Hidden in the shadows, intertwined with virtually everything on the planet, mushrooms and fungus are an incredible dynamic force - they stink, ooze, metabolize, synthesize and decompose their way down a path of inebriation, murder and mayhem.


This film will be the first full-length documentary about the role and scope of fungus in our lives and environment; exploring a vast, untapped, and forgotten kingdom. Fungi are a branch of life as diverse and important as either the plant or animal kingdom, and yet people know very little about them. Hundreds of millions of years older than plant life and sharing a closer genetic make-up with animals, the fungi remain a mystery. Underworld: The Fun, Violent, Sexy Mushroom Movie will challenge its viewers to accept some radical ideas about communication, individuality, sexuality and the nature of death. In the fungal world sexual pairings are enormously intricate, allowing as many as 21000 pairings - a concept that humans have a hard time grasping. The largest organism on the planet is a single fungus in Oregon that stretches over 2200 acres.

This film will delve into this unexplored underworld, into the lost, forgotten and maligned kingdom, exposing the underground fungal network, mycelium, as a primary force of nature. Some cultures, such as the Japanese, Siberians, and Eastern Europeans, have maintained their cultural connections to mushrooms. However, for the most part, the Western World sits in ignorance, forgetting the wealth of knowledge that exists concerning mushrooms - their medicinal and nutritional values, their significance in ecological maintenance and sustainability, their religious and spiritual uses, and their overall beauty and complexity. Ours has become a culture where we've been suckered into believing that there is only one kind of mushroom (because it is the only one available in the stores), that it has no nutritional value, that it is a vegetable, and that all other mushrooms are deadly and should be avoided.
It is time to put our heads back in the ground and remember what is actually going on!

Underworld:The Fun, Violent, Sexy Mushroom Movie will break down into three main parts. The first section will identify the concepts of the fungal world, such as the difference between a mushroom and the fungal network beneath it. The interconnected relationship that the underground network called mycelium has with plants and trees will be explained, as will the role of fungus as the planet's main decomposer. This first section will be called Nature's Internet.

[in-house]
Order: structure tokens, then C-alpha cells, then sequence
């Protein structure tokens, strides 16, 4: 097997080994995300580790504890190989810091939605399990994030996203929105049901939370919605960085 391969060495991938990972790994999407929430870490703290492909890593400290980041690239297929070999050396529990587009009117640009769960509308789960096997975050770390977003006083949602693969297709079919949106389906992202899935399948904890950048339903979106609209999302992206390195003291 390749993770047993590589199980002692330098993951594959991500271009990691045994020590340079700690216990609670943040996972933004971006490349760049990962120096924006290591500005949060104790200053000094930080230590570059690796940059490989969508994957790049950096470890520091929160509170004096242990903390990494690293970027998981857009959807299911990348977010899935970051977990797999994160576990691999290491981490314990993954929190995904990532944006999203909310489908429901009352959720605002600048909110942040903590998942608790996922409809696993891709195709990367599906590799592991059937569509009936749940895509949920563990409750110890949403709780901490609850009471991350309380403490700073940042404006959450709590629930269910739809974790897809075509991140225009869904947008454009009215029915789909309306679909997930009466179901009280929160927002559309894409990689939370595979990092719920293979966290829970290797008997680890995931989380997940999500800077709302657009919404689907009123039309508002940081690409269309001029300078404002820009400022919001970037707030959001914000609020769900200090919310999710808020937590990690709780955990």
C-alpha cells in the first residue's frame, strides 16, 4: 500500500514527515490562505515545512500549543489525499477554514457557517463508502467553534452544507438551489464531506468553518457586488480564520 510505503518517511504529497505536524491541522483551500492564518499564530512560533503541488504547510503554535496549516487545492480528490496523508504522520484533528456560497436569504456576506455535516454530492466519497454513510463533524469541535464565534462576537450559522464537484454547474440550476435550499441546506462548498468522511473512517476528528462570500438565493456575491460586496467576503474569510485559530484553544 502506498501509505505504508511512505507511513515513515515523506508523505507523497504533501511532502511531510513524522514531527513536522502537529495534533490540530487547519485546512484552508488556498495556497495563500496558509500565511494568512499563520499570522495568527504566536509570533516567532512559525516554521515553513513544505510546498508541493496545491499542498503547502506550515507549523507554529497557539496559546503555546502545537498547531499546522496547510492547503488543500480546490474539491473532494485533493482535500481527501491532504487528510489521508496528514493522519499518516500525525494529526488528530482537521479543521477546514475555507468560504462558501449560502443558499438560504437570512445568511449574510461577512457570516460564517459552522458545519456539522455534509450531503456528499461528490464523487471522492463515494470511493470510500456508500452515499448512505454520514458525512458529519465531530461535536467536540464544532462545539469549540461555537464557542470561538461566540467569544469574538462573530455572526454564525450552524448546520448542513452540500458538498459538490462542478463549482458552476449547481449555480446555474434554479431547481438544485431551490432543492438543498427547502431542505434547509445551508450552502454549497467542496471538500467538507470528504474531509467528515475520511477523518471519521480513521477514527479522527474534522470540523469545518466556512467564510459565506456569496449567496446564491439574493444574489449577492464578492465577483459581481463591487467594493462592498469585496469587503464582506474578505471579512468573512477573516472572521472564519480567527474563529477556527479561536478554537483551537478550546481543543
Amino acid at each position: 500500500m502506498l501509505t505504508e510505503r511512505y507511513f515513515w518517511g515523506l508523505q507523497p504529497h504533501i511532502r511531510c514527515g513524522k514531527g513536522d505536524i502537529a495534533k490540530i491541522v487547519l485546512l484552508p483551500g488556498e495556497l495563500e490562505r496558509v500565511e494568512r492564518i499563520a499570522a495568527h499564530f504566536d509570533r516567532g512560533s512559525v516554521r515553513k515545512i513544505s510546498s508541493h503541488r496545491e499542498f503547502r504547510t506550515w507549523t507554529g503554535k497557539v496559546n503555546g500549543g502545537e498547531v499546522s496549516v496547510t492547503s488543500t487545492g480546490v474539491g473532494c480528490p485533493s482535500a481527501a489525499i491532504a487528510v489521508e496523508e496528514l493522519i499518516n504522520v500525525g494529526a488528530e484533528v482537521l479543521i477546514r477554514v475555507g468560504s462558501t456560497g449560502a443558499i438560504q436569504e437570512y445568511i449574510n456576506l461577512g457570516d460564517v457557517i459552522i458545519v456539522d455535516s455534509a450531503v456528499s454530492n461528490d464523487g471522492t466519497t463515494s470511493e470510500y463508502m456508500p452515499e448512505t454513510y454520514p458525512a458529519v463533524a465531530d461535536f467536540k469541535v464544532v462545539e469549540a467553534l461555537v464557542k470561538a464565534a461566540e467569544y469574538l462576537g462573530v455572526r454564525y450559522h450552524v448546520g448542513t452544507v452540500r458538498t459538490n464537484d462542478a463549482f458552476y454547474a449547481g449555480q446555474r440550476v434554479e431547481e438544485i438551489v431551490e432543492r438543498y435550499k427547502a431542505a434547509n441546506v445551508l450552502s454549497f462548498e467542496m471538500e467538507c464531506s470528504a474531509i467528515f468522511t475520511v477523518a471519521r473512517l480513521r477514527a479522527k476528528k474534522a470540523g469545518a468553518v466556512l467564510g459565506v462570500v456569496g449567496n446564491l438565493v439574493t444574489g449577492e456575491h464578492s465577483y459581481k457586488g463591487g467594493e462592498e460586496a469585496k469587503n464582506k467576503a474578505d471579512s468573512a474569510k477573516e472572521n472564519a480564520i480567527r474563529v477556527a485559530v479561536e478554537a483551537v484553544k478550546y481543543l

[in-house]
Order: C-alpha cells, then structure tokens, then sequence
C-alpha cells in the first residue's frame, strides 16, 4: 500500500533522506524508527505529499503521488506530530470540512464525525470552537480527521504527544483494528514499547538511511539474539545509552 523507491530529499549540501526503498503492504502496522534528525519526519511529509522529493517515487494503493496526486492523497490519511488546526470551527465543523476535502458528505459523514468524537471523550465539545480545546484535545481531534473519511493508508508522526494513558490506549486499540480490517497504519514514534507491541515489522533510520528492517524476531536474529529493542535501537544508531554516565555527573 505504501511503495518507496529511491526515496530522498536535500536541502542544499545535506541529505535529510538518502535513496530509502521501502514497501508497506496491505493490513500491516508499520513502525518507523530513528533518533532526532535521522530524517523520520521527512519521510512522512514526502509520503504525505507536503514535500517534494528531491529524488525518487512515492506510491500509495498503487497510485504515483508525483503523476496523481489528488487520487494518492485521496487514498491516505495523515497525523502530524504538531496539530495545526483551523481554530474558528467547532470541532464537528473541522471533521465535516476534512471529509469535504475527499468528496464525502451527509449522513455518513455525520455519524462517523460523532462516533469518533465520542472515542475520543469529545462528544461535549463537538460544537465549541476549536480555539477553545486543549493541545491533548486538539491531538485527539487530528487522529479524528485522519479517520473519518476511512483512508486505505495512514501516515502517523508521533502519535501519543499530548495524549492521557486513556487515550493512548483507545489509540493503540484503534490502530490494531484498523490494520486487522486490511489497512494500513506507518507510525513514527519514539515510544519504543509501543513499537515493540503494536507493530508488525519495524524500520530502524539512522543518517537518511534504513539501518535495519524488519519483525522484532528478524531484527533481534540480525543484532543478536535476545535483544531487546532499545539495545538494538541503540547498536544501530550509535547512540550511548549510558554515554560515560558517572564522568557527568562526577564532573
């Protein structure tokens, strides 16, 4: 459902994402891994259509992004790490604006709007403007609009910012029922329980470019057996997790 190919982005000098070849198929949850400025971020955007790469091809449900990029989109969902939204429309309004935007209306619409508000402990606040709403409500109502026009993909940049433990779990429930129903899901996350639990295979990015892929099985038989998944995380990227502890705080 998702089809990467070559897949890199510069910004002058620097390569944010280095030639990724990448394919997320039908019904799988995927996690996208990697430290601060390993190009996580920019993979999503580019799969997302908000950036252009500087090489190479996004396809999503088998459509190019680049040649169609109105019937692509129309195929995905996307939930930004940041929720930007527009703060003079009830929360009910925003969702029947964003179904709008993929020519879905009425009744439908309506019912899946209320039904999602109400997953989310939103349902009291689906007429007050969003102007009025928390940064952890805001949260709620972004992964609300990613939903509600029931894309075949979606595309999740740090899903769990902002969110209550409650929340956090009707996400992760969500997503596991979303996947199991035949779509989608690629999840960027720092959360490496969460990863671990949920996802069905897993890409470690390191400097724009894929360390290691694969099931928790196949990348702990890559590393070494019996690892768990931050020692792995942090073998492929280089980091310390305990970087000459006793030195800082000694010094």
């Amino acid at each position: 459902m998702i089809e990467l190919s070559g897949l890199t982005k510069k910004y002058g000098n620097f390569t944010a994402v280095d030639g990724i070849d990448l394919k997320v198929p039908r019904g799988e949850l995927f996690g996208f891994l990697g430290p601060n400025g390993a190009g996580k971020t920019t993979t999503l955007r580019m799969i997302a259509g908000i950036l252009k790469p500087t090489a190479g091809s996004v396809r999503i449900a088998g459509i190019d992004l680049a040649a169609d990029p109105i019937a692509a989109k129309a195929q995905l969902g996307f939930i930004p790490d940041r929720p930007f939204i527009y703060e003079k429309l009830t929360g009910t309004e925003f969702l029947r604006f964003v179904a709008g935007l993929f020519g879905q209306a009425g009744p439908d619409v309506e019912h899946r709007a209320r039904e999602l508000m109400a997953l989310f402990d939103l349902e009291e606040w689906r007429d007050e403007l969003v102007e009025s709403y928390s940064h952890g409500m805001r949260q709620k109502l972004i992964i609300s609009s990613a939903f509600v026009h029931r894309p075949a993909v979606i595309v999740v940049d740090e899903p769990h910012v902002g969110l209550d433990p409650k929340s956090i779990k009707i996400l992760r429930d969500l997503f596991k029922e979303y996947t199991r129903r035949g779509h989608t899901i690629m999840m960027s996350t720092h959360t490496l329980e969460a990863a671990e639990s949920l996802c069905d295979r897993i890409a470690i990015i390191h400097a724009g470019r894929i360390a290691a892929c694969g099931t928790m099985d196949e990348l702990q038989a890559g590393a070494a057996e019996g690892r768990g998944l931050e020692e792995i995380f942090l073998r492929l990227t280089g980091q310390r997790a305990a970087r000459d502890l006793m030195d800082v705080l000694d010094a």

The next section will explore the relation and role of mushrooms and fungus in the course of human life. They are, after all, responsible for our beer and wines, breads and cheeses, as well as vitally important medicines such as penicillin. They've brought us the Irish potato famine, massive epidemics and horrible deaths. They are also responsible for the Viking Berserkers and the discovery of LSD. This section will be called The Player.


The final section will explore the future and the importance of fungus to new economies and to the sustenance of our environment. The field of biotechnology will be explored, along with fungal uses in the degradation of toxic waste, the implementation of drug-war spraying techniques and as the combatant of nerve gasses. Of the estimated million-and-a-half species of fungus on the planet, scientists have only identified 60000. There is massive, unexplored territory ahead! This last section will be called …and Beyond.


The visual style will incorporate nature photography, microscopic work, archive footage, and animation, along with interview subjects. The film will be fast paced and modern - constantly travelling and transporting the audience from subterranean caves to medicinal markets, and from Biotech labs to the International Space Station. A collage of different systems as means of storytelling, much of which will be based on visual analogies - for example, the subway systems in metropolitan centers will be used to visually explain what fungal networks do, just as animated footage of the X-Men will be used to draw parallels with another group of misunderstood mutants. Cloud systems, river deltas, the internet, and the human brain will all serve as metaphors that will be intercut with state-of-the-art micro and time-lapse photography.


It's crucial to give a full perspective - biological, social, historical, economic - of the influence of fungus to our lives, and to all life, but its equally important to keep the film entertaining: a fun, violent, sexy mushroom movie.